The other film companies had also brought with them film processing equipment, so that they could show their films locally as well as dispatch prints back to Britain. Prints were sped back to Britain by ship and train. According to Stephen Bottomore, pre-eminent historian of the films of the 1902/3 and 1911 Durbars, all of the companies got their films onto screens in London on the same day, Saturday, 30 December 1911, including Kineto (Urban’s company filming in black-and-white), most if not all showing their results in the first show of the morning at 11:00. The films were news records, between five and fifteen minutes in length.
King George and Queen Mary viewing Barker Motion Photography’s black-and-white films of the Durbar at Calcutta House, 6 January 1912, from the Illustrated London News. Lord Hardinge noted in his diary: “In the evening we had a dinner of 50 and a cinematograph afterwards giving scenes from the Durbar and the Calcutta visit. They were not good but the King and Queen seemed to enjoy seeing them”
The films were a great, if brief, commercial success. Viewed as news, they were the toast of the town in January, and a dead duck by February, as Bottomore notes. News has to be fast, then it has to die, and a strategy of speed in order to capture the passing interest of the crowd was the only one the newsreel companies understood. Prints were sent out around the world, though perhaps not surprisingly few territories view the ceremonies with quite the same enthusiasm as did the British. But wherever you were, and whatever your sympathies, by February the Delhi Durbar was history. Its pomp was past.
On 2 February 1912 at the Scala Theatre in London Charles Urban revealed his strategy. He did not see the Delhi Durbar as news; he saw it as living theatre. His plan was to recreate the experience and the emotion of the Delhi Durbar as far as might be possible on a London stage. It was not that people were tired of the Durbar; they had not seen it as it had been seen, and as it could now be presented. Urban organised his Kinemacolor footage into a two and a half hour programme (16,000 feet), a previously unheard of length for a film show, and with introductions and intervals it in fact stretched to three hours in full. It had the overall title With Our King and Queen Through India. Its centrepiece was entitled the Coronation Durbar at Delhi, but the programme as a whole covered the whole tour. The Scala stage was turned into a mock-up of the Taj Mahal, with special lighting effects. Music was composed and scored for forty-eight pieces, a chorus of twenty-four, a twenty-piece fife and drum corps, and three bagpipes. Music that had been played at the actual event was used whereever possible, including fanfares. This was virtual reality – pictures, sound, colour, pomp and circumstance, and all for a better and cheaper seat than if you had been one of those who had sailed off to India. The show at the Scala was going to be better than the real thing.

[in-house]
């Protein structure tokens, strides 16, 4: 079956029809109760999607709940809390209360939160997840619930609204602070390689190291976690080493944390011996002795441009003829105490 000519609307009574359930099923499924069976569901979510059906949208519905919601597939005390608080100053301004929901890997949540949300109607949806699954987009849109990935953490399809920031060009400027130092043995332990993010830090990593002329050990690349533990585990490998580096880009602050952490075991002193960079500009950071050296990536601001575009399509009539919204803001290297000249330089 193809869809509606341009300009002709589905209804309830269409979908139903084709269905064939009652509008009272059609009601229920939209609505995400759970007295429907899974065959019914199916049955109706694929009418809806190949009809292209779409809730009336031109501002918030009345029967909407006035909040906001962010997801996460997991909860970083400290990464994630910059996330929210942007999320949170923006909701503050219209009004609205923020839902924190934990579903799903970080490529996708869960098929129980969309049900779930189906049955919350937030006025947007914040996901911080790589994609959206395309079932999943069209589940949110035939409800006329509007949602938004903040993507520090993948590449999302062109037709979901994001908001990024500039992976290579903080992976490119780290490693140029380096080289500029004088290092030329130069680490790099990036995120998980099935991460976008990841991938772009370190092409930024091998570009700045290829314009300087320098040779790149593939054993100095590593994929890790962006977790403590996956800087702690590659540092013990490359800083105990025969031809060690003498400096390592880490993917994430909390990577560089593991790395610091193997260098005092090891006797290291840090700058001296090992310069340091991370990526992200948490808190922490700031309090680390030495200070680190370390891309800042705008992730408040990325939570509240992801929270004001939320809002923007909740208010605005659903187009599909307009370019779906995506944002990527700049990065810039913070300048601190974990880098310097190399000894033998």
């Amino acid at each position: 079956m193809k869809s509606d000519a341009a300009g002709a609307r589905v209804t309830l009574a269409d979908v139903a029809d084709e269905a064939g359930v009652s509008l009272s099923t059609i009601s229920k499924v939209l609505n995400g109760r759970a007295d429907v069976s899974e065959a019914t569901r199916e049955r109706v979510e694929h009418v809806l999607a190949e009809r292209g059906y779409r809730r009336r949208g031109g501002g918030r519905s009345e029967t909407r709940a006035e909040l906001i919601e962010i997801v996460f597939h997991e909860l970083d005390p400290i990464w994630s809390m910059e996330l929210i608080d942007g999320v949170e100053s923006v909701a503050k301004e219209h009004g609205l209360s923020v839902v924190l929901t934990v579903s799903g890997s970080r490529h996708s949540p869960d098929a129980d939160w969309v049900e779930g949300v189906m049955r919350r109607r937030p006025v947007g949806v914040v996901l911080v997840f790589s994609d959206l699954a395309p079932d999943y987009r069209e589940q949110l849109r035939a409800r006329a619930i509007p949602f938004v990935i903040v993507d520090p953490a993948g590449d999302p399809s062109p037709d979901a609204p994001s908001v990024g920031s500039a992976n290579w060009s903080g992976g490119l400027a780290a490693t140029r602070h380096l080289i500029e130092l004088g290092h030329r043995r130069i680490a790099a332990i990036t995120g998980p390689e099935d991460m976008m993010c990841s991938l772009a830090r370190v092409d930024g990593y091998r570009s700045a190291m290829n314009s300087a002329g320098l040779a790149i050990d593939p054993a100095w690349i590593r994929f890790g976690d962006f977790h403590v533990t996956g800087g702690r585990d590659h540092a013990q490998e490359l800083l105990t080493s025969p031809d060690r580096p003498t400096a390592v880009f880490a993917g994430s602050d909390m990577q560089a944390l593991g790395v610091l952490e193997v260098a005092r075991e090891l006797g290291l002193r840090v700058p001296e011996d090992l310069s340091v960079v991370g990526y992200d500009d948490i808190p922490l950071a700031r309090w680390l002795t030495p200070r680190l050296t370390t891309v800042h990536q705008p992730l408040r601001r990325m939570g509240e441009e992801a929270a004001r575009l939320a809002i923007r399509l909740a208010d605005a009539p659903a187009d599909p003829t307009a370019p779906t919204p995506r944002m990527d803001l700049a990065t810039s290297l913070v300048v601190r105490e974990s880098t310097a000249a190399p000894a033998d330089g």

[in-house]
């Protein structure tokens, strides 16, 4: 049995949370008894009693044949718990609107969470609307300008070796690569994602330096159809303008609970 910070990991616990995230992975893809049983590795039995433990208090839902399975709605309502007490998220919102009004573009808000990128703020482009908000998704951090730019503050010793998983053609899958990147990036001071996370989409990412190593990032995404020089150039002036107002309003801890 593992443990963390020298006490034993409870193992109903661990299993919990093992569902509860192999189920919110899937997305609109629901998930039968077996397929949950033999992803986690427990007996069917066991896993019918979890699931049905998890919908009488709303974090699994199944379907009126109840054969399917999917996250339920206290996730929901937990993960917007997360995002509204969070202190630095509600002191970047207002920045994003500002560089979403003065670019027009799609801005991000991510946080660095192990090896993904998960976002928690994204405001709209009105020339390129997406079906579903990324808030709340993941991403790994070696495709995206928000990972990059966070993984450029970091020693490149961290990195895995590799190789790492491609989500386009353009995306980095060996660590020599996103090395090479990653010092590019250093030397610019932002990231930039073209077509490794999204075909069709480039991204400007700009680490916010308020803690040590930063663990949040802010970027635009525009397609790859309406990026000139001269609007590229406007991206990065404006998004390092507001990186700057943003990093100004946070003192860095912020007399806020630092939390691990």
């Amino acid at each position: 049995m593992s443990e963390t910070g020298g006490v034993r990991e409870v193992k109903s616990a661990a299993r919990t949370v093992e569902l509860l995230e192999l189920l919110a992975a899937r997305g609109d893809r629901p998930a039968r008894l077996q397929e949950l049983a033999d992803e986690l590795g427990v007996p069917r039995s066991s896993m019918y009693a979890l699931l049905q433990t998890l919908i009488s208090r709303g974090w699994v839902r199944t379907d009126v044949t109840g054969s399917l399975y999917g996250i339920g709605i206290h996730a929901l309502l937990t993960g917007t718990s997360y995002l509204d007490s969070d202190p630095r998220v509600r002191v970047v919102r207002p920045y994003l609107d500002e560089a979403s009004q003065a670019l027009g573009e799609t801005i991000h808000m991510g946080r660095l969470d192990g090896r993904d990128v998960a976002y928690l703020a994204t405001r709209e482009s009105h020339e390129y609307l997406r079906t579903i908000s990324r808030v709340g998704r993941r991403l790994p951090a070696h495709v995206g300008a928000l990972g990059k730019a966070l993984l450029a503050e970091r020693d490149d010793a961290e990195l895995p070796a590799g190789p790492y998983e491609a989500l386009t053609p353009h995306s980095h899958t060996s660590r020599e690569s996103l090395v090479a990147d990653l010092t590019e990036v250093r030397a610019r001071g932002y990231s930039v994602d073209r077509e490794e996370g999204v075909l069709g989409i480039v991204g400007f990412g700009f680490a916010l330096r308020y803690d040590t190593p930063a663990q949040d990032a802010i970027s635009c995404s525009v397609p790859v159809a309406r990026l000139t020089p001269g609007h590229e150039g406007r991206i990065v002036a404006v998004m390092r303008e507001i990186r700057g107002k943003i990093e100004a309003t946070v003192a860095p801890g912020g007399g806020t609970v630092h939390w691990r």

The Taj Mahal backdrop used for the screenings of With Our King and Queen through India at the Scala Theatre, from the National Media Museum collection
Things turned out as Urban had dreamed. With Our King and Queen in India became a huge hit, commercially and socially. It became the show that every discriminating person in London had to go and see, then repeated that success acros the UK, and then worldwide (it did particularly well in America). Society came to the Scala to see a medium that it would never have deigned to cast an eye on before. Duke and duchesses, lords and ladies, royalty themselves (King George and Queen Mary visited the Scala to see the film on 11 May 1912), all came to see the Durbar recreated on the screen. Children were taken to a show whose worthiness greatly commended it to parents who had previously been suspicious of moving pictures. Among such visitors were the young John Grierson (aged 11), Ivor Montagu (7) and Paul Rotha (4), future lions of the British documentary movement.
With our King and Queen in India was not a conventional film. Quite aside from its length, and the fact that it was in colour, it was more of a theatrical event than a film per se. Its different components recording incidents from the whole royal tour could be selected or ordered according to the length of available programme, so that no one screening might be the same as the next. The use of a lecturer throughout, the special music, stage and lighting effects, the whole sensory impact created something that was rather more than a mere picture show (to use a phrase said by one of Urban’s acquaintances at the time).
Four colour images from the 1912 Kinemacolor catalogue showing scenes from With Our King and Queen through India. It was not possible to reproduce Kinemacolor in print, so the images were conventionally coloured for print and do not accurately represent how the film actually looked. Clockwise from top left – the arrival of the royal couple in Bombay, state entry into Delhi, the royal review, and the Durbar ceremony itself
The film made a fortune. Urban calculated that through a combination of the Scala programme and five touring road shows in England, Ireland, Scotland and Wales, the film grossed more than £150,000 (though this figure may be for all Kinemacolor exhibited in UK); over the two years that Kinemacolor had its residency at the Scala, gross receipts (from a theatre that seated just 920) were £64,000. That’s six and a half million pounds in today’s money, from one small theatre alone.